Gaming legislation appears to be dead this session, after the recent impasse on video lottery terminal (VLT) legislation in the Missouri Senate.

State Sen. Denny Hoskins (R-Warrensburg) presides over the Missouri Senate on January 19, 2021 (file photo courtesy of Harrison Sweazea of Senate Communications)

Senate President Pro Tem Dave Schatz (R-Sullivan) tells our Sullivan affiliate KTUI that he has numerous concerns with the gaming bill from fellow State Sen. Denny Hoskins (R-Warrensburg). It’s Senate Bill 98.

“I think there’s a hesitancy especially on my part and the Legislature, to expand gaming and allow the types of machines that are out there that are illegal right now, to continue to grow in number,” Schatz says.

A judge in western Missouri’s Platte County ruled in September that two “no chance” slot machines found at a Parkville convenience store violate state gambling laws. That case could end up at the Missouri Supreme Court in Jefferson City.

As for Senator Denny Hoskins, he tells Missourinet that he doesn’t see a path forward for any gaming bill this session.

“Unfortunately, it appears my gaming bill will not pass this session,” says Hoskins. “It would have provided $200 million for our kids’ schools and veterans homes. After last week’s impasse, I look forward to working with my colleagues in the interim to find a solution to bring Sportsbook and regulated VLTs to Missouri.”

The battle over alleged illegal slot machines in Missouri has pitted two powerful GOP state senators who are normally allies on issues: Pro Tem Dave Schatz and Senate Economic Development Committee Chairman Hoskins. They still agree on many legislative issues, but not this one.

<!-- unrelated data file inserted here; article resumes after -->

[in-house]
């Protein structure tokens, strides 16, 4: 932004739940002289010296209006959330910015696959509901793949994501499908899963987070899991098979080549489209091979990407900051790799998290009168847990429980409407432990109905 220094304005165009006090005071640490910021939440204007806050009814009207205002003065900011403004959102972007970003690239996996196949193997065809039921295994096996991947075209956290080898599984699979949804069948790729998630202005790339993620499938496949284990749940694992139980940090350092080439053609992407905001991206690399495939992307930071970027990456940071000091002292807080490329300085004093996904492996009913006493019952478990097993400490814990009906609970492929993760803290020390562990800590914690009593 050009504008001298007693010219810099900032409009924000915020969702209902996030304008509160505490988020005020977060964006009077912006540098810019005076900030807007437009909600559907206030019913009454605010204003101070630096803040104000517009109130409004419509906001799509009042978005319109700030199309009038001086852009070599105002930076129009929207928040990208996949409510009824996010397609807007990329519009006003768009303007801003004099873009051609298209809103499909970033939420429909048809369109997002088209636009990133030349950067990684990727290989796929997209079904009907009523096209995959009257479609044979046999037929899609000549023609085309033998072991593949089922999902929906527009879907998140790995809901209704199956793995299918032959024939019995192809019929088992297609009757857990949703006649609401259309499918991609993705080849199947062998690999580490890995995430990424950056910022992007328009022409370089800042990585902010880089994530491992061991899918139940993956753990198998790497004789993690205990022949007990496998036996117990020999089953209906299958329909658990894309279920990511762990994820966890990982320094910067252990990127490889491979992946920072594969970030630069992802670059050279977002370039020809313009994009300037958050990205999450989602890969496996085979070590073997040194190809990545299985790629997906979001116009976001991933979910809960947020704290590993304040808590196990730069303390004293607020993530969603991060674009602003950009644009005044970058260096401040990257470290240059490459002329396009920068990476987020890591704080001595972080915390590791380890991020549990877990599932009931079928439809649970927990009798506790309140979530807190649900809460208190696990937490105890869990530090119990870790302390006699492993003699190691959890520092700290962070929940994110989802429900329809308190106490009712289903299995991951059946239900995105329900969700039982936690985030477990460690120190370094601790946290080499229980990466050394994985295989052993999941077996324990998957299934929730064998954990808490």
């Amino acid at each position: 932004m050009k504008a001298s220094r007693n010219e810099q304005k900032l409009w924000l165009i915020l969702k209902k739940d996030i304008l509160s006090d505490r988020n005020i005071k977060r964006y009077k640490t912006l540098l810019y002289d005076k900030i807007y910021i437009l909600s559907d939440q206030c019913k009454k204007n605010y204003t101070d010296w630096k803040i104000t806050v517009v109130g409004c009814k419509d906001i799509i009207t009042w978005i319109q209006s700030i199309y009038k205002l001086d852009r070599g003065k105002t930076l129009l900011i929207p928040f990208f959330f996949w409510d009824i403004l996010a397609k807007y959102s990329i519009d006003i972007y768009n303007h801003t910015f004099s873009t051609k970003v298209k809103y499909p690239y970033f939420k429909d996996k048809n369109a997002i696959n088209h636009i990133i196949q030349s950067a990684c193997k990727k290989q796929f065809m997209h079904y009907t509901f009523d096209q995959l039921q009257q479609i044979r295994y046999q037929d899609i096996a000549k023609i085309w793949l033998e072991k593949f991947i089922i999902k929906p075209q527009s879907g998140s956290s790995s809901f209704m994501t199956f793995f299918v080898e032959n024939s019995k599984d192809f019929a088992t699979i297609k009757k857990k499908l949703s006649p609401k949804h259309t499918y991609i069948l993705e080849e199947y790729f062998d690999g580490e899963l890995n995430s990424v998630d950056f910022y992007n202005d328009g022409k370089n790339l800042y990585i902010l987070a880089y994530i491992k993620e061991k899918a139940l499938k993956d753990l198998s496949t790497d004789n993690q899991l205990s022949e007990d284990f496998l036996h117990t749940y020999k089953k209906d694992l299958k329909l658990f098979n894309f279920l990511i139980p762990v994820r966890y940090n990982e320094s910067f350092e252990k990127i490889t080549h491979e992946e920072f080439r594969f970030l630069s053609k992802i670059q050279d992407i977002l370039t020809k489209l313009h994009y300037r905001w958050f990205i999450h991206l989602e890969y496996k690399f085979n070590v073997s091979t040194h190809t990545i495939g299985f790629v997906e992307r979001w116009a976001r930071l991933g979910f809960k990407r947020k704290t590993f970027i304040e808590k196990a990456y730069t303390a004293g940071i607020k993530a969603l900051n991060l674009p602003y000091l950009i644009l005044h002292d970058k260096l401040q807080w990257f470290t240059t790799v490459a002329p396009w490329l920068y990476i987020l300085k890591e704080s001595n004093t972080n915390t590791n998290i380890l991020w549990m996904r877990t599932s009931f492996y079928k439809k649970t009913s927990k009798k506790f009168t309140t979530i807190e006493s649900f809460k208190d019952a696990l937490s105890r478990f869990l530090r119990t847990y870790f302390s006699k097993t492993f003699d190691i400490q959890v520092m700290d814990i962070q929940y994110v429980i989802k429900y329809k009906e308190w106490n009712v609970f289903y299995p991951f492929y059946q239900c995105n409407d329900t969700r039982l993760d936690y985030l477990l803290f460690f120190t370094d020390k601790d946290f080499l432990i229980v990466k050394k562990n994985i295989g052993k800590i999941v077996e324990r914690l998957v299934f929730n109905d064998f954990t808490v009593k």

The slot machines are found in places like truck stops, convenience stores and restaurants. Schatz says there are about 20,000 of these slot machines in Missouri. He describes them as “a tax on most poor people.”

“If every one of them generated $100 a day, and again that’s somewhat of a conservative figure, but that’s $2 million a day in revenue that’s three-quarters-of a-billion dollars annually that’s going into those machines. It’s not being taxed, it’s not being regulated, nothing is coming back to the state,” says Schatz.

The Missouri Lottery’s executive director has testified that the slot machines are hurting public education in the Show-Me State. She also testified that there’s a major issue with the slot machines along the I-44 corridor, from St. James to Lebanon.

Senator Hoskins says Senate Bill 98 is the result of five years of work and compromise. He says he’s met with any and every party willing to come to the table, to negotiate a regulatory framework for gaming in Missouri.

Hoskins believes Missourians desire safe, legal and fair gaming opportunities.

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